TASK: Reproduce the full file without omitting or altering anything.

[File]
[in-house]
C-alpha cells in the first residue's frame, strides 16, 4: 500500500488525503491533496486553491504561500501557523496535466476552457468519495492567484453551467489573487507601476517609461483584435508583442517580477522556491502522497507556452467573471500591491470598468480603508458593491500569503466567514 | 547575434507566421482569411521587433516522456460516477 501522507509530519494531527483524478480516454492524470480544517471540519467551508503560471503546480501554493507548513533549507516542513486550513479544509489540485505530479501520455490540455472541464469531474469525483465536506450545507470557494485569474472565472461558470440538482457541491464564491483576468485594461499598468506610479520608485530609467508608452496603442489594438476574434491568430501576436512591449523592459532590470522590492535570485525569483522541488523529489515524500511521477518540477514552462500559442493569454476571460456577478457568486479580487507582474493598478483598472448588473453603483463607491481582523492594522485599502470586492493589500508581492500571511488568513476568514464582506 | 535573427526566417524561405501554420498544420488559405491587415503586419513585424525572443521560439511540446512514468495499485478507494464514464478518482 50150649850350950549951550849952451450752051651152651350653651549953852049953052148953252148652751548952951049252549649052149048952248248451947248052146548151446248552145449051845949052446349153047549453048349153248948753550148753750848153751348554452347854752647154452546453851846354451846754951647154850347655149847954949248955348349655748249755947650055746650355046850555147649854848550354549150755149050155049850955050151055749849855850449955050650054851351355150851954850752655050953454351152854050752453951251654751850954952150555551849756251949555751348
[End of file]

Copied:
[in-house]
C-alpha cells in the first residue's frame, strides 16, 4: 500500500488525503491533496486553491504561500501557523496535466476552457468519495492567484453551467489573487507601476517609461483584435508583442517580477522556491502522497507556452467573471500591491470598468480603508458593491500569503466567514 | 547575434507566421482569411521587433516522456460516477 501522507509530519494531527483524478480516454492524470480544517471540519467551508503560471503546480501554493507548513533549507516542513486550513479544509489540485505530479501520455490540455472541464469531474469525483465536506450545507470557494485569474472565472461558470440538482457541491464564491483576468485594461499598468506610479520608485530609467508608452496603442489594438476574434491568430501576436512591449523592459532590470522590492535570485525569483522541488523529489515524500511521477518540477514552462500559442493569454476571460456577478457568486479580487507582474493598478483598472448588473453603483463607491481582523492594522485599502470586492493589500508581492500571511488568513476568514464582506 | 535573427526566417524561405501554420498544420488559405491587415503586419513585424525572443521560439511540446512514468495499485478507494464514464478518482 50150649850350950549951550849952451450752051651152651350653651549953852049953052148953252148652751548952951049252549649052149048952248248451947248052146548151446248552145449051845949052446349153047549453048349153248948753550148753750848153751348554452347854752647154452546453851846354451846754951647154850347655149847954949248955348349655748249755947650055746650355046850555147649854848550354549150755149050155049850955050151055749849855850449955050650054851351355150851954850752655050953454351152854050752453951251654751850954952150555551849756251949555751348